When the Pittsburgh Steelers beat the New York Jets Sunday to win the conference championship, they earned the chance to win an NFL-record sixth Super Bowl. Although the Steelers are one of the NFL’s most storied franchises, much of their success has come recently – this is the third time in last six years the Steelers have played in the Super Bowl.
On the other hand, their opponents, the Green Bay Packers, have not played in the Super Bowl since 1998, back when Brett Favre was still wearing green and yellow (and running around like a kid out there).
Much has changed since 1998. The last time the Packers made the Super Bowl, the same teams often stayed at the top of the division for years before another overthrew them. Now, parity in the NFL has become the norm. And while some fans love the relative equality of teams compared to dominant dynasties of the past, others miss the good old days when divisional dynasties reigned supreme.
The parity in the NFL is at an all-time high, but while the NFC has been up for grabs for the past decade, the same powerhouse teams have controlled the AFC. While no NFC team has been to the Super Bowl twice in the past 10 years, only four AFC teams have made it to the NFL’s biggest game. The New England Patriots have made it four times, the Indianapolis Colts two, and the Oakland Raiders once. Green Bay is the 10th NFC team in 10 years.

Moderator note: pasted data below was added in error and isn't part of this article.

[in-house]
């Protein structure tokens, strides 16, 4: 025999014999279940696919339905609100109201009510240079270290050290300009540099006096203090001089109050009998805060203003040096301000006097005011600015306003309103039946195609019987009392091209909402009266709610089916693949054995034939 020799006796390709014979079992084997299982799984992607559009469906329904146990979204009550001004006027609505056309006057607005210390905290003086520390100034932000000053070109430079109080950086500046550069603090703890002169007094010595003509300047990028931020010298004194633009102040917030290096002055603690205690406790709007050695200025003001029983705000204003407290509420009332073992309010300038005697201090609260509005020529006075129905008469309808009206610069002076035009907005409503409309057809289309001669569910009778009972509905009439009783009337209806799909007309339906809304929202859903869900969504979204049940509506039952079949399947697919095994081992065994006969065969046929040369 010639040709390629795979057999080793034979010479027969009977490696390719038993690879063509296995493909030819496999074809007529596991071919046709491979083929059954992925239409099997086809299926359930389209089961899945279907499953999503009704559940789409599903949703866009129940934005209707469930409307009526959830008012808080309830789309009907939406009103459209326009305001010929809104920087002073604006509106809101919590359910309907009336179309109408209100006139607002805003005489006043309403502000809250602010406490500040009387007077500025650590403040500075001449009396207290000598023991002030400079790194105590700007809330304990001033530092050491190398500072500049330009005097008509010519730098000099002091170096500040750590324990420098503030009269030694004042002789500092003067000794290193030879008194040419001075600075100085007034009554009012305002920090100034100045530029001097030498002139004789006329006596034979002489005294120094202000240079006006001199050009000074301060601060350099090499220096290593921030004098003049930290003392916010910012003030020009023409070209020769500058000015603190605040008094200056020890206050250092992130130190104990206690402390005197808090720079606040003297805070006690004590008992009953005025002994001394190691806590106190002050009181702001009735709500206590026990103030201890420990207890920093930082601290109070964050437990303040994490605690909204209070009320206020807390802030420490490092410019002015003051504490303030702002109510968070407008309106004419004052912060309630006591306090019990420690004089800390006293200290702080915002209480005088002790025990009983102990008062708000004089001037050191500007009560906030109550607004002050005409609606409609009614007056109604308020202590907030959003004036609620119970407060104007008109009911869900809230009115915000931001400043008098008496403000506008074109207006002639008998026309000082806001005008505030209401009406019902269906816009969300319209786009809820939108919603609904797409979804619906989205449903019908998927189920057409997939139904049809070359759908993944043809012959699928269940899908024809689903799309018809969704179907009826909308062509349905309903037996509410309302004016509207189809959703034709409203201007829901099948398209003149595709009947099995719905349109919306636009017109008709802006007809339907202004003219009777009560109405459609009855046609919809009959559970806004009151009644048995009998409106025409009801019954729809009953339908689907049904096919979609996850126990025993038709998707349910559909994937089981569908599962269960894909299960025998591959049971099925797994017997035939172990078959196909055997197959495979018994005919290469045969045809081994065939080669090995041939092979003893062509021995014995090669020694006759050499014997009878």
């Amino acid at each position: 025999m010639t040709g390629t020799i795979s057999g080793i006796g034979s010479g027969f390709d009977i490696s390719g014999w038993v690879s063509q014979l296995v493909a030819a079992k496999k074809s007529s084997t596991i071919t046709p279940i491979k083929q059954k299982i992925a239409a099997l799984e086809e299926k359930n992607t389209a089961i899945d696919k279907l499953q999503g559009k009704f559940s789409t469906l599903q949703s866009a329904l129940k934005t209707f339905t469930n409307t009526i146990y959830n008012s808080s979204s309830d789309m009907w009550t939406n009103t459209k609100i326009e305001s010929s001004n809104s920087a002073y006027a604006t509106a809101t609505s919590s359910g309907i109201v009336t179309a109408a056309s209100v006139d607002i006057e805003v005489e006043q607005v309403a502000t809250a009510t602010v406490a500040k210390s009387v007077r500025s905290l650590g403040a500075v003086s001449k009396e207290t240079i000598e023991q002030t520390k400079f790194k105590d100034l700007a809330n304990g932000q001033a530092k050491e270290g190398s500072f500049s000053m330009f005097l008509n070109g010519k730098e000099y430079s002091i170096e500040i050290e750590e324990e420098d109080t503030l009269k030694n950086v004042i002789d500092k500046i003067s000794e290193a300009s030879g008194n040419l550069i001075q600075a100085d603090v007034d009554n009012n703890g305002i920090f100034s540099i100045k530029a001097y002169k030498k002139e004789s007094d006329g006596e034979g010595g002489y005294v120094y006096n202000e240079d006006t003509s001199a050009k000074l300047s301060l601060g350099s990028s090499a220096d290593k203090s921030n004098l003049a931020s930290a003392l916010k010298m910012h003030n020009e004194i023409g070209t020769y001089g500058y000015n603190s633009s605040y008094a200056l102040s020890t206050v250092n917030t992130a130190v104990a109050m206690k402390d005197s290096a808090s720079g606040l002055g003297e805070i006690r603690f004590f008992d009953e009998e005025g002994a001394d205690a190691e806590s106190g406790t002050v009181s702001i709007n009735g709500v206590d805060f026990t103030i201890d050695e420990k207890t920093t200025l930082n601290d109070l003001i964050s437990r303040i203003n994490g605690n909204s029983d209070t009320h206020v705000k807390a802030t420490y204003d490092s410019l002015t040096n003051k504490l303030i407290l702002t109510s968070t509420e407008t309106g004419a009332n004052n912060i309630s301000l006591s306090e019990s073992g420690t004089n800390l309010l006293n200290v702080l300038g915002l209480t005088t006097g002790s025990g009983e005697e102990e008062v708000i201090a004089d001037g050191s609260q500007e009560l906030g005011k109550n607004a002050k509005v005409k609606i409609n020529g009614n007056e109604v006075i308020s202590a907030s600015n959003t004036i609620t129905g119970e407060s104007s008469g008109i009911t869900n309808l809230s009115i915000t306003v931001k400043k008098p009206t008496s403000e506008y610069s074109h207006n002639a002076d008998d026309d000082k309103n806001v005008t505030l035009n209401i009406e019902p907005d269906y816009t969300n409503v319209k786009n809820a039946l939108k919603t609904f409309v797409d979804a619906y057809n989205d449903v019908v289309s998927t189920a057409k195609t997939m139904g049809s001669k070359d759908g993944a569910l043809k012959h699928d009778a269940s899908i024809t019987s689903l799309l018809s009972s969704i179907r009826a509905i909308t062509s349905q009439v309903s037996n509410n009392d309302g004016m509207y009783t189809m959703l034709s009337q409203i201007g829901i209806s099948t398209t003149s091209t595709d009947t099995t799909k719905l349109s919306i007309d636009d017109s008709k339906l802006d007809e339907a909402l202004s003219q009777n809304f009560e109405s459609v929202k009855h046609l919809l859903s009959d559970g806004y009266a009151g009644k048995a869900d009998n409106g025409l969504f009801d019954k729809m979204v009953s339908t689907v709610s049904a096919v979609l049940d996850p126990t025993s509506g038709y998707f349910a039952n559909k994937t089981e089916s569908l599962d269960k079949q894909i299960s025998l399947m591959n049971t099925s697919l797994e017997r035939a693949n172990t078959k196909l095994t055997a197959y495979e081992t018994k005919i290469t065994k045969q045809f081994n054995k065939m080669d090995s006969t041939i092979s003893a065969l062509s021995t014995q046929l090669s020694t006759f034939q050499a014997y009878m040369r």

Only eight NFC teams played in the Super Bowl in 20 years, while only 10 AFC teams made it.
In reference to why the sixth-seeded Packers are favored over the second-seeded Steelers, Pittsburgh linebacker Ike Taylor said the following:
“I feel like, deep down, in the back of people’s heads, they really don’t want us to win,” Taylor said. “People don’t like successful people. Just the tradition we have here, the success we have here, I just feel that a lot of people don’t want us to succeed. They’re getting tired of seeing the same people over and over again. I guess they want to see somebody new.”
Green Bay, despite their storied history, represent that “something new.” And if you’re outside of Wisconsin or Pennsylvania, and don’t have any obvious allegiances on February 6th, this might be the way to figure out who to root for: do you favor consistent excellence, or would you rather see some unfamiliar faces hoist the Lombardi trophy?